Lonely Planet Writer

Melbourne hosts spectacular invasion of giant spider crabs

Sea waters around Melbourne are currently hosting a spectacular invasion of giant spider crabs.

Sheree Marris shots of the giant spider crabs congregating at Port near Australian city of Melbourne.
Sheree Marris shot of the giant spider crabs congregating at Port Phillip Bay near Australian city of Melbourne. Image by Sheree Marris / CC BY 2.0

Every year hundreds of thousands of the crabs follow cooler water by migrating to Australia’s southern shores.

Crabs celebrated in Trinidad and Tobago at Easter.
Crabs need to shed their harder outer shell in order to grow. This makes them vulnerable to predators and could be the reason they are congregating together for protection Image by William Warby / CC BY 2.0

Sheree Marris, an aquatic scientist, captured the enormous crustacean movement in the waters by filming the scene in Port Phillip Bay.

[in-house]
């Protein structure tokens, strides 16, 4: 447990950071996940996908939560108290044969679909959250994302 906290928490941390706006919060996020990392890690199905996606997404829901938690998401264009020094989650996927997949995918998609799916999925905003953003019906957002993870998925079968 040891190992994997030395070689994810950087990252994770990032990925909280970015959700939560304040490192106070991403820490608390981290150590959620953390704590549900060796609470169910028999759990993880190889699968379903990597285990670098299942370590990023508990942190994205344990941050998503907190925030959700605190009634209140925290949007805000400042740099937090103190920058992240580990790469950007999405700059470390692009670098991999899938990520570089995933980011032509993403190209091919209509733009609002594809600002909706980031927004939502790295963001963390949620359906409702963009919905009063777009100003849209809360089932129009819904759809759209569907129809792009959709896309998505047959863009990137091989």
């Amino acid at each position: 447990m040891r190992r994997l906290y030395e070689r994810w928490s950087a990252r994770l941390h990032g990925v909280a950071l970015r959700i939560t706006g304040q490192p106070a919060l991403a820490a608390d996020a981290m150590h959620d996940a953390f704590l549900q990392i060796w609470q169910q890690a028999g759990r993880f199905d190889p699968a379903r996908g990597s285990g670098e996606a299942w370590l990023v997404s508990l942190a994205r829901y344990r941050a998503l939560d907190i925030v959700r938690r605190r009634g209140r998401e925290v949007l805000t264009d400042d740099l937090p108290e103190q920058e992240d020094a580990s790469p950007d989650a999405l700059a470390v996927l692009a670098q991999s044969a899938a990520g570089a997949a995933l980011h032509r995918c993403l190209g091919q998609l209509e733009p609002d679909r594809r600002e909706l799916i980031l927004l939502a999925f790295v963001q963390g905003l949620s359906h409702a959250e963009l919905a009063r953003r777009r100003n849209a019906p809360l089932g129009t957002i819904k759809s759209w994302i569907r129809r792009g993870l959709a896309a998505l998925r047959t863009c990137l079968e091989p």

Ms Marris said seeing the huge body of crabs was “so spectacular.”

According to a BBC report, she claimed she was hopeful that what she filmed would help raise awareness of the diversity of Australian sea life.

Although scientists can offer no definitive reason for the mass movement,, they postulate that it may be linked to the process of moulting.

In order to grow, crabs must shed their hard outer shell. Consequently they become very vulnerable to predators such as stingrays and cormorants.

However by crowding together, they provide themselves with a high degree of protection against becoming prey.

Ms Marris pointed out that many people looked on Port Phillip Bay as something of a marine wasteland while she felt it had shown itself to be “really unique and really spectacular.”

She said it showed that Melbourne was the most liveable city either above or below water.